Man with drug addiction facing federal prison sentence
There was nothing particularly unusual about Scott Kenneth Cleary’s young life.
Scott Kenneth Cleary, who robbed two banks with a knife, was in provincial court in St. John’s Tuesday for his sentencing hearing. — Photo by Rosie Gillingham/The Telegram
“He was a typical young man,” defence lawyer Scott Hurley said.
“There was no indication in the environment he grew up in that would lead you to think anything would happen. He was a smart kid who had good grades.
“But once he tried cocaine, that was it.”
He was 17 at the time and soon became an addict.
Now 21, Cleary is facing a federal prison sentence for holding up two banks to get money to pay back drug dealers. If it was up to the Crown, Cleary would be sent to jail for three to four years.
The defence is recommending two to three years.
Whatever term Judge Jim Walsh decides on Feb. 19, it will mark the first time Cleary will see jail time.
The only conviction he has on his criminal record is a theft, for which he was sentenced to probation.
“So, this will be quite a step up from what he received before,” Crown prosecutor Elaine Reid said during Cleary’s sentencing hearing Tuesday at provincial court in St. John’s.
Cleary pleaded guilty to seven charges, including two counts of armed robbery, having his face masked, possessing a weapon for a dangerous purpose and theft.
On April 29 of last year, Cleary walked into the Bank of Montreal on Elizabeth Avenue at around noon with a knife and pantyhose covering his head. He demanded cash from the female teller. He made off with between $3,000 and $4,000.
A month later, on May 24, he went into the Royal Bank of Canada in Torbay with the same knife and again demanded cash from the female teller, who said Cleary had material covering his face. He was handed the money and ran out to a car where a woman was waiting.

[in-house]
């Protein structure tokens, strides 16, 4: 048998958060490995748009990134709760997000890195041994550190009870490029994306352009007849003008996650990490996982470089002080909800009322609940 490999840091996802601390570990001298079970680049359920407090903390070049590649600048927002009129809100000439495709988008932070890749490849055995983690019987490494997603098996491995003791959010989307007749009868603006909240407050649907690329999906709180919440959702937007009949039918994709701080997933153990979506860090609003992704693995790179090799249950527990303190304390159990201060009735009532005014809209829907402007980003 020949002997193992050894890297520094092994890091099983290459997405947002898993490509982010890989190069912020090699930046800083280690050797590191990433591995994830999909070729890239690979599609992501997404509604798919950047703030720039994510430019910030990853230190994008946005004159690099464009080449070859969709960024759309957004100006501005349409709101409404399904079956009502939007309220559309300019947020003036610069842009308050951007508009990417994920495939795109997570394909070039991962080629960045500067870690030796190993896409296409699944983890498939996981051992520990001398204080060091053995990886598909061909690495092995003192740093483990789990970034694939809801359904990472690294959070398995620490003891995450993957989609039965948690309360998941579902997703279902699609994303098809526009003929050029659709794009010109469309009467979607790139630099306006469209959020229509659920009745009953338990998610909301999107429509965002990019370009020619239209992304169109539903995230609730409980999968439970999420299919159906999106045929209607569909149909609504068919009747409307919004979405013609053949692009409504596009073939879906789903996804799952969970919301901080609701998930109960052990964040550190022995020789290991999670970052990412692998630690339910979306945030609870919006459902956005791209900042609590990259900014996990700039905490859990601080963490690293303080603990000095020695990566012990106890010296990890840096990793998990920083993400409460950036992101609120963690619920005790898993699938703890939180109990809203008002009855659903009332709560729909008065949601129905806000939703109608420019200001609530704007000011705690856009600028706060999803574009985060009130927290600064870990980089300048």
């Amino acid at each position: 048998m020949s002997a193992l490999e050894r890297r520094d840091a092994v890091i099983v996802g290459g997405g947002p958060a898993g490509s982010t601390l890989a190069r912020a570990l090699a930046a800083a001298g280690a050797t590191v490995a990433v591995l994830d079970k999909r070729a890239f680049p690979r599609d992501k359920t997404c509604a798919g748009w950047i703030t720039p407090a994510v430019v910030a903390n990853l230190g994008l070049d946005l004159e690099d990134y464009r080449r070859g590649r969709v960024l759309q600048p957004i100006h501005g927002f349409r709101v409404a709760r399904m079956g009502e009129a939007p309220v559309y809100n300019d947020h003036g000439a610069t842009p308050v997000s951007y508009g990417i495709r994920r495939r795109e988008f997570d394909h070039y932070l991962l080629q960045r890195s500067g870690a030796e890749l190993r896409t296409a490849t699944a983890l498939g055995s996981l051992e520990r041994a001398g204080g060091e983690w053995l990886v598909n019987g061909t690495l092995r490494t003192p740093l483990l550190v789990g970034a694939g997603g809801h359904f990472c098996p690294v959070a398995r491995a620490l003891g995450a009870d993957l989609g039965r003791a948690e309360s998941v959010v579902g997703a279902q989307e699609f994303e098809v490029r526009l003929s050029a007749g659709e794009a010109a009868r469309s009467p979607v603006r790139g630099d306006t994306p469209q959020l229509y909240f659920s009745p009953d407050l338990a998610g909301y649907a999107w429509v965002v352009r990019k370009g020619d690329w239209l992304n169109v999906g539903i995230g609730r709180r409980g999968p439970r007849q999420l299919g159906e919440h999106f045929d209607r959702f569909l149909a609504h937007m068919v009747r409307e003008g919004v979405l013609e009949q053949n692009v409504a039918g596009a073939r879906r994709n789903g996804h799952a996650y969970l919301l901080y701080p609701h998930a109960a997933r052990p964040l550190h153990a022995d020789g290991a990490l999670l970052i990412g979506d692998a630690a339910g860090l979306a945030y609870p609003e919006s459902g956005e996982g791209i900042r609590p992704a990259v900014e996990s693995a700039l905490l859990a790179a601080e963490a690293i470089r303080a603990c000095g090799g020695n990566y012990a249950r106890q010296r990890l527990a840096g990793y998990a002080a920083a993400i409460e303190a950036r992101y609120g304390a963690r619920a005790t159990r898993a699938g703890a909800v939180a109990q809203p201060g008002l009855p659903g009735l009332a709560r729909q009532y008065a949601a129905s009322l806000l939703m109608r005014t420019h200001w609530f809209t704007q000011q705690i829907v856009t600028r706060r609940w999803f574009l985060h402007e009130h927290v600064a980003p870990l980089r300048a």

Bank management was unable to determine exactly how much money was taken, but estimates it was between $500 and $3,000.
Once police caught up to him, he confessed and directed officers to his house, where much of the money was recovered.
The theft charge was laid after the manager of Circle K Irving on Frecker Drive was doing inventory in March 2013 and noticed money was missing. He reviewed the security video and saw that Cleary, who was employed at the store as a clerk at the time, was not charging certain customers for groceries and scratch tickets. In all, he gave away $2,218 worth of items.
Reid said although Cleary has a limited record, a lengthy prison sentence is warranted.
“It’s severe, but so are two robberies,” said Reid, who added that the theft was a serious breach of trust.
Hurley said the thefts at the store was his way of paying back his debt to the people he owed money to for drugs. In all, he said, Cleary owed more than $10,000. Hurley said Cleary committed the crimes out of desperation.
“The walls were closing in on him,” Hurley said.
Hurley said Cleary is still a young man with hope of turning his life around. When Cleary addressed the court, he apologized to the victims and said his drug use has had a huge impact on his life.
“I’ve been clean for eight months and have cut out all negative influences in my life,” said Cleary. “But I’m still far from the person I want to be.”
Cleary said he plans to enrol in programming that will help him improve his life.
Meanwhile, Brenna Gillespie — suspected of helping Cleary in the RBC robbery — has also been charged. Her preliminary inquiry is set for February.